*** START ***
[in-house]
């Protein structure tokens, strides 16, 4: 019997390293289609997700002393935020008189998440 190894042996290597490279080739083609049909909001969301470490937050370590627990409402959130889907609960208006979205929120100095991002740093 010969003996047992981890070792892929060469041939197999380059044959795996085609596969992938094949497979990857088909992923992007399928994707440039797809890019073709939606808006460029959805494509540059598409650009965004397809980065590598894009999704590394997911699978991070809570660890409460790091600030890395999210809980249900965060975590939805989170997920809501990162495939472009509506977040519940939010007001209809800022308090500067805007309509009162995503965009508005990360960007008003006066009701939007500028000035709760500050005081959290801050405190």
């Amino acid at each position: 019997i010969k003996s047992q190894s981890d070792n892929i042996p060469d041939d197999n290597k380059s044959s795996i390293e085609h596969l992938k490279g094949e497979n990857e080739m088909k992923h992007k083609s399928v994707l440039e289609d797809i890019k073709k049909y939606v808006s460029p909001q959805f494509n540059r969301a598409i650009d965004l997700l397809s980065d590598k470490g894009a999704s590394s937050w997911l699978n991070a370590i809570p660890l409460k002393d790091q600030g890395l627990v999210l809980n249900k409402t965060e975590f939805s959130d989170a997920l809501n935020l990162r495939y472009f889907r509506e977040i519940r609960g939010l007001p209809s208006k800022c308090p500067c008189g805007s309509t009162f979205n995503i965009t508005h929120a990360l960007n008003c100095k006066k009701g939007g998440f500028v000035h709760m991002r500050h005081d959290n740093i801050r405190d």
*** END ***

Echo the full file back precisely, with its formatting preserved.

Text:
[in-house]
């Protein structure tokens, strides 16, 4: 019997390293289609997700002393935020008189998440 190894042996290597490279080739083609049909909001969301470490937050370590627990409402959130889907609960208006979205929120100095991002740093 010969003996047992981890070792892929060469041939197999380059044959795996085609596969992938094949497979990857088909992923992007399928994707440039797809890019073709939606808006460029959805494509540059598409650009965004397809980065590598894009999704590394997911699978991070809570660890409460790091600030890395999210809980249900965060975590939805989170997920809501990162495939472009509506977040519940939010007001209809800022308090500067805007309509009162995503965009508005990360960007008003006066009701939007500028000035709760500050005081959290801050405190």
């Amino acid at each position: 019997i010969k003996s047992q190894s981890d070792n892929i042996p060469d041939d197999n290597k380059s044959s795996i390293e085609h596969l992938k490279g094949e497979n990857e080739m088909k992923h992007k083609s399928v994707l440039e289609d797809i890019k073709k049909y939606v808006s460029p909001q959805f494509n540059r969301a598409i650009d965004l997700l397809s980065d590598k470490g894009a999704s590394s937050w997911l699978n991070a370590i809570p660890l409460k002393d790091q600030g890395l627990v999210l809980n249900k409402t965060e975590f939805s959130d989170a997920l809501n935020l990162r495939y472009f889907r509506e977040i519940r609960g939010l007001p209809s208006k800022c308090p500067c008189g805007s309509t009162f979205n995503i965009t508005h929120a990360l960007n008003c100095k006066k009701g939007g998440f500028v000035h709760m991002r500050h005081d959290n740093i801050r405190d």